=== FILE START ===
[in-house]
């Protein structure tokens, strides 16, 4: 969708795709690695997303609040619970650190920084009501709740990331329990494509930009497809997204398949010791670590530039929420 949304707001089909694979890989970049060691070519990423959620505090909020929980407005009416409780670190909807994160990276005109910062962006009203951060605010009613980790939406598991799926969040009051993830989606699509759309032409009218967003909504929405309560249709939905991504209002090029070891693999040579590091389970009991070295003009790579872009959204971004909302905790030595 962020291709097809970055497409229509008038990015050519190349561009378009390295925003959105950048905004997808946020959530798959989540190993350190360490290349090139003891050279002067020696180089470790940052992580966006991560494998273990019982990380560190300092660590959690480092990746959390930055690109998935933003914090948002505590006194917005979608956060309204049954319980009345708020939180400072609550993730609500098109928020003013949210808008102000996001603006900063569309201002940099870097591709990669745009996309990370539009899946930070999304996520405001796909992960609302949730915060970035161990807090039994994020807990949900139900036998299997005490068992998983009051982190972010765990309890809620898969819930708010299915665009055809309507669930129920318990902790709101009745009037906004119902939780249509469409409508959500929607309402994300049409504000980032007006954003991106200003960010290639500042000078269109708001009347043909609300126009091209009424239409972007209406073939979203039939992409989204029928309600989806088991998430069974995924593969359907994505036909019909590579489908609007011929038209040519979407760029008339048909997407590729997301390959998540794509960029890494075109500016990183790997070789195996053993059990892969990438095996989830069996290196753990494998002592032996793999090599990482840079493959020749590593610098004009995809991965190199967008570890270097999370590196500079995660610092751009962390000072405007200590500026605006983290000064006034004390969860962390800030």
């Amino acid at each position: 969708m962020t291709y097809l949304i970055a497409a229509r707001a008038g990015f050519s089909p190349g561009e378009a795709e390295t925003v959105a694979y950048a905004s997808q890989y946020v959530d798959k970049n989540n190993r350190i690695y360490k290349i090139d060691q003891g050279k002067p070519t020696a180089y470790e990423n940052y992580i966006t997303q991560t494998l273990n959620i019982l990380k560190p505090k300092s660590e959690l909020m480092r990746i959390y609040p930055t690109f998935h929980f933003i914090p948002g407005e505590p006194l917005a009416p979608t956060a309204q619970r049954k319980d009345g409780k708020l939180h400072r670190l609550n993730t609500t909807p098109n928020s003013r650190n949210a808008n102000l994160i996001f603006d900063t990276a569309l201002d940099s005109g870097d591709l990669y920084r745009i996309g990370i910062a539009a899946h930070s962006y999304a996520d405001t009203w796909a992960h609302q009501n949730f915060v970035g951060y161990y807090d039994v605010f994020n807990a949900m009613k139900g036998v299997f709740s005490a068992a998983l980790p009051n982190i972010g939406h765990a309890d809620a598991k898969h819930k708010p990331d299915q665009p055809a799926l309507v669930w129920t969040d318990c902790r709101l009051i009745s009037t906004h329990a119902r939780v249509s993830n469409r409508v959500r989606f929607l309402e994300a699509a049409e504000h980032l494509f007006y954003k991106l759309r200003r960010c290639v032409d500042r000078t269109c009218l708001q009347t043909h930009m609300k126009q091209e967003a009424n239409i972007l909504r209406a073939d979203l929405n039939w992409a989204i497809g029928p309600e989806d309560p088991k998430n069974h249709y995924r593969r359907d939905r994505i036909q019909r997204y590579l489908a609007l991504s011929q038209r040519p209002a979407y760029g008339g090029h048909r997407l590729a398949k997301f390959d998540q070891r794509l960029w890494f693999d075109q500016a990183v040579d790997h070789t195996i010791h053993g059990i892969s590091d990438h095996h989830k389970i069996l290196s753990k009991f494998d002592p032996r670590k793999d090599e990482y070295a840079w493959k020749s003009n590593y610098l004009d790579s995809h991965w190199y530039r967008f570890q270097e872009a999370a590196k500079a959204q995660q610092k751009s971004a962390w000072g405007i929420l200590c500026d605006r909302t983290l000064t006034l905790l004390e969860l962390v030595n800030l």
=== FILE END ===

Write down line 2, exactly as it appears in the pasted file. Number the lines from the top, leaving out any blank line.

């Protein structure tokens, strides 16, 4: 969708795709690695997303609040619970650190920084009501709740990331329990494509930009497809997204398949010791670590530039929420 949304707001089909694979890989970049060691070519990423959620505090909020929980407005009416409780670190909807994160990276005109910062962006009203951060605010009613980790939406598991799926969040009051993830989606699509759309032409009218967003909504929405309560249709939905991504209002090029070891693999040579590091389970009991070295003009790579872009959204971004909302905790030595 962020291709097809970055497409229509008038990015050519190349561009378009390295925003959105950048905004997808946020959530798959989540190993350190360490290349090139003891050279002067020696180089470790940052992580966006991560494998273990019982990380560190300092660590959690480092990746959390930055690109998935933003914090948002505590006194917005979608956060309204049954319980009345708020939180400072609550993730609500098109928020003013949210808008102000996001603006900063569309201002940099870097591709990669745009996309990370539009899946930070999304996520405001796909992960609302949730915060970035161990807090039994994020807990949900139900036998299997005490068992998983009051982190972010765990309890809620898969819930708010299915665009055809309507669930129920318990902790709101009745009037906004119902939780249509469409409508959500929607309402994300049409504000980032007006954003991106200003960010290639500042000078269109708001009347043909609300126009091209009424239409972007209406073939979203039939992409989204029928309600989806088991998430069974995924593969359907994505036909019909590579489908609007011929038209040519979407760029008339048909997407590729997301390959998540794509960029890494075109500016990183790997070789195996053993059990892969990438095996989830069996290196753990494998002592032996793999090599990482840079493959020749590593610098004009995809991965190199967008570890270097999370590196500079995660610092751009962390000072405007200590500026605006983290000064006034004390969860962390800030």